America because of the "fresh insight"
he hopes to acquire and return to his
home country with.
"America," he said, "is a model of
industrialization for the in-
dustrialization of my own country".
He claims to have chosen the Univer-
sity because of its high academic
reputation, hoping to study sociology
and how it relates to political behavior.
Pointing out one simple difference
between himself and many American
students, he said, "I stand in the
cafeteria line at my dormitory with
everyone else and make the choices for
my meal. We all eat together and after
dinner, take our trays to the garbage. I
see whole meals, untouched, being
thrown away. I think of the starving
people in my and so many other coun-
tries. Americans don't really under-
stand a foreign student who has ex-
perienced this kind of hardship and
poverty because they have never ex-
perienced it. They end up with an
exaggerated optimism. They always
see the bright side but don't really ap-
preciate the other side."
About the University, Kwon said, "In
America everything is institutionalized
to provide help and is very convenient.
But, in the bureaucracy of an in-
stitution, you don't always find the best
way out of a problem. You may have to
wander around but there is always
somewhere to go.
"For example," he added, "foreign
students are required to take a
language proficiency exam. Un-
dergraduates must also take the
required composition text. In these
tests, we are expected to express our-
selves in limited English about
culturally bounded subjects such as
politics or abortion rights. We are given
the same amount of time as the
American students. As a result of the
tests Kwon was placed in a tutorial
English Composition class. At the end
of the session, he retook the test and
was placed in a tutorial class for the
second time, but is appealing the
"I can't get past freshman com-
position but I got the best grade in my
honors political science course," Kwon
A t the University there is an inter-
national community of students
from over 100 different countries. They
along with the foreign faculty, visitors,
and their families bring international
diversity to Ann Arbor. Many of them
say they are attracted to the University
by its high academic reputation and the
many programs that aren't available in
their own countries.
International students, dressed in
American blue jeans, buying books at
University Cellar, studying at the
UGLI, and doing "the Wave" at football
games, are in a constant process of in-
terpreting American culture.
The most mundane occurance in the
life of an American student can take on
great significance for a foreign student.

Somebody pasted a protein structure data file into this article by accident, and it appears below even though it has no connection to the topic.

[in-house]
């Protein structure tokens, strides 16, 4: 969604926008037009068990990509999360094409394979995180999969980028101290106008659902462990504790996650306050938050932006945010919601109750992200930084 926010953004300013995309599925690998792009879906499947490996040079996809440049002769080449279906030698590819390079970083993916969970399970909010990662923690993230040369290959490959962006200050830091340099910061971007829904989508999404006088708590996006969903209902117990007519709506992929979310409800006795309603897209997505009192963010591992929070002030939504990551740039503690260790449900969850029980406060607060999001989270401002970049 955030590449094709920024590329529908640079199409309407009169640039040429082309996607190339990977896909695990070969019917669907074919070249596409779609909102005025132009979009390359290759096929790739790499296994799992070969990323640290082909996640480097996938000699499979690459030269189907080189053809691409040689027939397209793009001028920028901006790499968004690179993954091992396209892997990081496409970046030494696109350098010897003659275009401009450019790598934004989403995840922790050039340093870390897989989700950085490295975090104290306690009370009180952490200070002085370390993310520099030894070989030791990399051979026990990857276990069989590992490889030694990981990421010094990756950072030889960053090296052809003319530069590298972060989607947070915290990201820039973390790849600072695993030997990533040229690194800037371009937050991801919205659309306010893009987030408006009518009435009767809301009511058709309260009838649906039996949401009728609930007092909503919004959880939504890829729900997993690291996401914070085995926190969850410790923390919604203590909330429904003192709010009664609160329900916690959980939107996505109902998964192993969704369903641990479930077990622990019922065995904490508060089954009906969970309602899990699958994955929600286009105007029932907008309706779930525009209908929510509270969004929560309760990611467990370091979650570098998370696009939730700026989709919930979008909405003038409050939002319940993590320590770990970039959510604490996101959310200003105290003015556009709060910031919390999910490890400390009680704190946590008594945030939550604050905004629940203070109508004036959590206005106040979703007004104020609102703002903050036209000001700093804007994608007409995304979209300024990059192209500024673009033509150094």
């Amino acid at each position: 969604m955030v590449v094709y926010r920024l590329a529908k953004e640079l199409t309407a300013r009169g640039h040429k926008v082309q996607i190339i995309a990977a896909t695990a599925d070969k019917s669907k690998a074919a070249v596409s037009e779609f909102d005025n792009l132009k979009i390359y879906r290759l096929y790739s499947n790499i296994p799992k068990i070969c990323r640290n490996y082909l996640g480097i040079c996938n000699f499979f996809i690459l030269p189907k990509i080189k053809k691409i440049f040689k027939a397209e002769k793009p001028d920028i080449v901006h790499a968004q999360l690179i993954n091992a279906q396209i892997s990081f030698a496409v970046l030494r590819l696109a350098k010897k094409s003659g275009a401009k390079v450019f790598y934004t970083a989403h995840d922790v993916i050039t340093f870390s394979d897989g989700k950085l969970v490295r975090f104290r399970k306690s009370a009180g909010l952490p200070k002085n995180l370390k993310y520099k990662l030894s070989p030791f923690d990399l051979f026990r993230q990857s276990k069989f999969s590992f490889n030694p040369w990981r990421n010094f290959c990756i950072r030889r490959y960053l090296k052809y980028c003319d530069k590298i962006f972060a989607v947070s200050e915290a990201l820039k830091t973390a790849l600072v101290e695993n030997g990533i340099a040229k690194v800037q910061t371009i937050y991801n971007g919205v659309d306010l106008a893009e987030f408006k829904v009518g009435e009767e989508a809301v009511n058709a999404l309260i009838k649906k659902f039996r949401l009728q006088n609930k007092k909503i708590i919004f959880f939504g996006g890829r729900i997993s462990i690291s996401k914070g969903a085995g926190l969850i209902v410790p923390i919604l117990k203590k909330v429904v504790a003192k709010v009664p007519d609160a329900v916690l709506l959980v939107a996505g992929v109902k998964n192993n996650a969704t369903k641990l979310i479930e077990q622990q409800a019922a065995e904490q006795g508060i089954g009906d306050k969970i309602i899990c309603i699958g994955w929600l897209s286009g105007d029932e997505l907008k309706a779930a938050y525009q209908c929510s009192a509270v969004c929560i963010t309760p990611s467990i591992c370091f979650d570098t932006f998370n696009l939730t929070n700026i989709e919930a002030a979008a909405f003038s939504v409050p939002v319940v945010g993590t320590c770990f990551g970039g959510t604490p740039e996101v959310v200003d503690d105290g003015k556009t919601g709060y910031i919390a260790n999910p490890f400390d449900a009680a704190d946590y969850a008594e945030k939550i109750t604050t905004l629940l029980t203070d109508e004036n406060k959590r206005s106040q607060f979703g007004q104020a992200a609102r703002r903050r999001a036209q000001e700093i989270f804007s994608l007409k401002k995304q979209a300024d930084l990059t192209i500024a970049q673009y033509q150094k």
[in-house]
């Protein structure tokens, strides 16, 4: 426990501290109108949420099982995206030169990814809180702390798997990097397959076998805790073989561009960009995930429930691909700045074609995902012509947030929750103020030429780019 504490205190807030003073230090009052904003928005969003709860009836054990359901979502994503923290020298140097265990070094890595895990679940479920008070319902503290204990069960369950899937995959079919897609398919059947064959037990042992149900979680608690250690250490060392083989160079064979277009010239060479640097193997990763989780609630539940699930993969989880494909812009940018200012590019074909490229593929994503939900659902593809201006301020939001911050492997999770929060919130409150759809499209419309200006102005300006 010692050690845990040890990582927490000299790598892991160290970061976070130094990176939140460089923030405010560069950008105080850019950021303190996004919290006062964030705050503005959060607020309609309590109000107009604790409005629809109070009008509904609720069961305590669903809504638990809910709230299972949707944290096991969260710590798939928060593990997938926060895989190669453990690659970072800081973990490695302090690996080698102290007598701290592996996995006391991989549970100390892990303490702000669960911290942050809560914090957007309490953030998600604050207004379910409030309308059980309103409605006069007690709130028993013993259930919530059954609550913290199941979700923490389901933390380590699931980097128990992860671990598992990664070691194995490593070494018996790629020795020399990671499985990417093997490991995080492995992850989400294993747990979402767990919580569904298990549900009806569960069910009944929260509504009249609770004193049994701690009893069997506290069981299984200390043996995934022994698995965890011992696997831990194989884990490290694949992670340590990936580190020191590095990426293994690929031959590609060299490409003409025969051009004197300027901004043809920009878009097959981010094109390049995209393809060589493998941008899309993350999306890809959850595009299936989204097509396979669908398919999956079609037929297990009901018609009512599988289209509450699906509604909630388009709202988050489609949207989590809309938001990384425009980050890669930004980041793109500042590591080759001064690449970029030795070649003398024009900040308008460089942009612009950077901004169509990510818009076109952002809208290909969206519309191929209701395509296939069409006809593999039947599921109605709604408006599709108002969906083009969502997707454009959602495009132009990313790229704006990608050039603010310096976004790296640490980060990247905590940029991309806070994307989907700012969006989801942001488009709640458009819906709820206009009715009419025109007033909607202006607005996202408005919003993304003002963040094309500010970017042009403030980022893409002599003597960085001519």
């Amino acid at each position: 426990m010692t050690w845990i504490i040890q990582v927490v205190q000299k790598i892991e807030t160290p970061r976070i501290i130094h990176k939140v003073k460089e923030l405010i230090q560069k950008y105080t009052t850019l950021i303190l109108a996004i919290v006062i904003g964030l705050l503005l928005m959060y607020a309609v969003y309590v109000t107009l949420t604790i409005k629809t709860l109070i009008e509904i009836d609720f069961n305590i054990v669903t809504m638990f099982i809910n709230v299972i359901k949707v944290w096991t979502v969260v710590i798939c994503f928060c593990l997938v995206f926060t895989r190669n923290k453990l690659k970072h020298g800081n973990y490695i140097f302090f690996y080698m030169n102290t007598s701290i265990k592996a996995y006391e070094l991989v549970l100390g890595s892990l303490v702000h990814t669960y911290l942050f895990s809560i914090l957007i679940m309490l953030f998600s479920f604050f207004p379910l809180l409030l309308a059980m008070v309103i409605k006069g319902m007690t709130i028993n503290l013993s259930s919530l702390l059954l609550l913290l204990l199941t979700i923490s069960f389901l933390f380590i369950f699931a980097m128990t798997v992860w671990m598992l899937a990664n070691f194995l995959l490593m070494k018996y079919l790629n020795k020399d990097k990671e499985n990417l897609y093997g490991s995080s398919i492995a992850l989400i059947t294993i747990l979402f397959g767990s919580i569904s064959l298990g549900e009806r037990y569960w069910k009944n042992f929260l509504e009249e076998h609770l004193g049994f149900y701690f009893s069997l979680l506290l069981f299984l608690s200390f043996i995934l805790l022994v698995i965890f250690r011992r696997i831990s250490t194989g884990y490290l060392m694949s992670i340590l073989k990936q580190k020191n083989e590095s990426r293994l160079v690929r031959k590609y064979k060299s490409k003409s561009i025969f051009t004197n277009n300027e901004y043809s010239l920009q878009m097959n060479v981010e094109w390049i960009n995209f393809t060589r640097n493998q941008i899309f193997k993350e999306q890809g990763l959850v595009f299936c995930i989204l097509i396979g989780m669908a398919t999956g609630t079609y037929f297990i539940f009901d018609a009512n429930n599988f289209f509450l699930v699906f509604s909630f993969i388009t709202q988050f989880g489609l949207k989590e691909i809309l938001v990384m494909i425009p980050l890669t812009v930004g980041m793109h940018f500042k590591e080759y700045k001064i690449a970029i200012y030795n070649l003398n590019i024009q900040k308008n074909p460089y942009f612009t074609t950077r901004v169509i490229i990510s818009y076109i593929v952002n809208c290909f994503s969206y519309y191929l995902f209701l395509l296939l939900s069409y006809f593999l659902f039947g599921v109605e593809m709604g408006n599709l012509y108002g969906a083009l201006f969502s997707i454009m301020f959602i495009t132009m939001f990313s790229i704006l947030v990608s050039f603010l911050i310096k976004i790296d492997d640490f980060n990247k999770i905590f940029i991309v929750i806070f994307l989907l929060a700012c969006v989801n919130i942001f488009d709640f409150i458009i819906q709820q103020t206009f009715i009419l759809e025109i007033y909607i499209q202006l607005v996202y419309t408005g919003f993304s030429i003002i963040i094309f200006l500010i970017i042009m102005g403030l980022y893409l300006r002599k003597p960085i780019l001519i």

Halloween parties, Ready Teller
machines, and happy hours are all
telling a cultural story being ready dif-
ferently from east national perspective.
Each foreign student's experience is
shaped by what he is accustomed to in
his own country. A Chinese student
might find large dorm parties most
shocking, a French student may be
most surprised by American eating
habits, an Israeli may be most im-
pressed by the expansive library
There is a strain, however, to being a
foreigner entering a foreign country.
The difficulties of becoming ac-
customed to a foreign language and
functioning in a competitive university
can be frustrating.
Many foreign students are im-
mediately involved in research or
teaching positions and have spouses or
children to worry about
The University responds to the needs
of foreign students mostly through
programs and counseling at the Inter-
national Center. In the past couple
years, however, foreign student
leaders have complained that this help
is not sufficient.
Kwami Wampah, from the Republic
of Togo in West Africa and current
president of the International Student
Affairs Committee (ISAC), is con-
tinuing the work started by last year's
committee in confronting the Univer-
sity administration with the concerns
and problems of international students.
"International students do not feel
the University gives their needs
adequate attention." Wampah claims.
The International Center, a quiet
narrow corridor between Michigan
Union and West Quad Dormitory, was
first established in 1936 as a service for
use by international students and
faculty as well as Americans interested
in overseas travel and education or
domestic international experiences.
The 1982-83 International Center
Report commented about the delicacy
of working with newly arrived foreign
students. "Although most foreign
students are mature professional
people who can well manage their own
lives without external assistance, some
circumstances indicate the ap-
propriateness of University aid. Much
effort is put into helping newly arrived
foreign people quickly and successfully
get settled into the Ann Arbor com-
munity and into the University.
Assistance is provided for foreign
student organizations and for in-
dividuals who request help."
One of the primary programs run by
the International Center is a 3-week
orientation for foreign students upon
arrival in August. The orientation is
designed to acquaint them with the
culture and the university" said Aman-
da Gordon, program director at the In-
"We then try to mainstream the
students and offer individual culture
specific advising during the year," she
There is, however, no organized
followup, which according to Wampah
is much needed. Upon arrival, he said,
the main preoccuption is with program
requirements and regiaration. He
claimed a more gradual unfolding of in-
formation would be more useful.
Who can really concentrate on how to
reserve a raquetball court at the CCRB
when the most immediate concerns are
language proficiency tests and CRISP?
There is also a need for more com-
plete and detailed pre-departure infor-
mation, about clothes, and weather,
etc." said Wampah.
This year, current foreign students
served as leaders in the orientation, a
change which both Wampah and Gor-
don hailed as an improvement.
A t on
In the las
one full s
son in pr
International Center lounge: Just between the Ui